Yesterday I had the pleasure of flying over Toms River, New Jersey, where I had been retained to photograph a bridge on the Garden State Parkway. My client builds temporary bridges to support emergency or planned construction of highway sections. Recently, I’ve photographed bridges on Martha’s Vineyard, the Merrimack River, and The Connecticut River. After shooting the bridge from the ground, I went to a local airport where I had arranged a private flight with an instructor and a Cessna 172, single-engine, top-wing airplane.
I was impressed that my pilot Tom asked if I wanted the left or the right seat. He observed that since most people have a preference to turn one way or the other, that photographers he’s flown with have a preference for left or right. No planes were queued up at 2 PM so we headed straight for the runway and took off. We flew east over some of New Jersey’s vast Pine Barrens, and in the distance saw Lakehurst, NJ, the town made famous by the Hindenberg disaster. Atlantic City was visible about 30 miles away to the south.
The Toms River section of the Garden State Parkway has multiple construction sites and from 1500 feet they all look similar. Had I not visited my client’s job site earlier in the day, finding the right spot would have been challenging. Finally I spotted the right cluster of trucks and heavy equipment. Tom dropped the airspeed down to about 125 and I opened up the top-hinged window on my left. Before the flight Tom removed a small restraining arm from the window so that it would open far enough to give full clearance for my camera. I ensured that I had a good grip on the Nikon D7100 and its strap before I pointed the wide-angle zoom toward the ground. As the pilot banked the plane to the left, making small right circles around the site below, I was perfectly positioned to get the shots I needed. I took care not to stick the lens beyond the edge of the window frame where the strong winds would buffet the camera and blur the shots.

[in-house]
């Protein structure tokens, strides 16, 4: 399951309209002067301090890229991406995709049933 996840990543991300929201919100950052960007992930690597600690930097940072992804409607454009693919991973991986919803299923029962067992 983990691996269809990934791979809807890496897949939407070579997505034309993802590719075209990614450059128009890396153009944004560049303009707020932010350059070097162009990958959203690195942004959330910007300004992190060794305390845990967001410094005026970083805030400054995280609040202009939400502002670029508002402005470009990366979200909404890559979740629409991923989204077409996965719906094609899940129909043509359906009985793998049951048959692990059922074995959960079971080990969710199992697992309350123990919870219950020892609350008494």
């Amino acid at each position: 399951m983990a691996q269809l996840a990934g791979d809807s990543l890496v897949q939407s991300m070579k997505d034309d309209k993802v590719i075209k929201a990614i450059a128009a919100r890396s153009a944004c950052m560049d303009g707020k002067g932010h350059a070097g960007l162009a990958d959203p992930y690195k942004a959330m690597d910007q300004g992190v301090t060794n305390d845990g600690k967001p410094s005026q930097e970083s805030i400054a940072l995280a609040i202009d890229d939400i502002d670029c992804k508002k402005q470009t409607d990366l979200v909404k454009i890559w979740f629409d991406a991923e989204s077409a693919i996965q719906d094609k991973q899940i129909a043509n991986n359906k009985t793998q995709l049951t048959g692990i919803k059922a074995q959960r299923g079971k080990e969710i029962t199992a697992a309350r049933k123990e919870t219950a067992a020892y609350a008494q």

Based on prior experience I set my shutter speeds between 500th and 1200th of a second. I took care not to rest my elbows or any part of my arms on the plane’s door—which would transmit the intense vibration of the plane into the camera. I punched off a 100 or so frames with an 18-50mm lens, bracketing shutter speeds throughout. I was confident that the even light of mid-day would not pose a challenge for the camera’s advanced metering system. After a few loops around “the target” with the short lens I switched to a 70-300. I’d considered taking a 70-200 but in the end opted for the lens with the shorter overall length. In hindsight, the heavier lens might have been easier to hold steady. Real aerial photographers sometimes use gyroscopic-balanced systems for stabilizing the camera. I had to rely on my internal equilibrium.
When I was satisfied with the still images I flipped the camera into video mode and shot some footage dudring one last circle round the site. This was my first attempt at aerial video and the results were less than impressive. I may have luck using software to stabilize the dizzying footage.
Aerial photography is difficult, technically demanding, and fun, and I’m looking forward to the next project.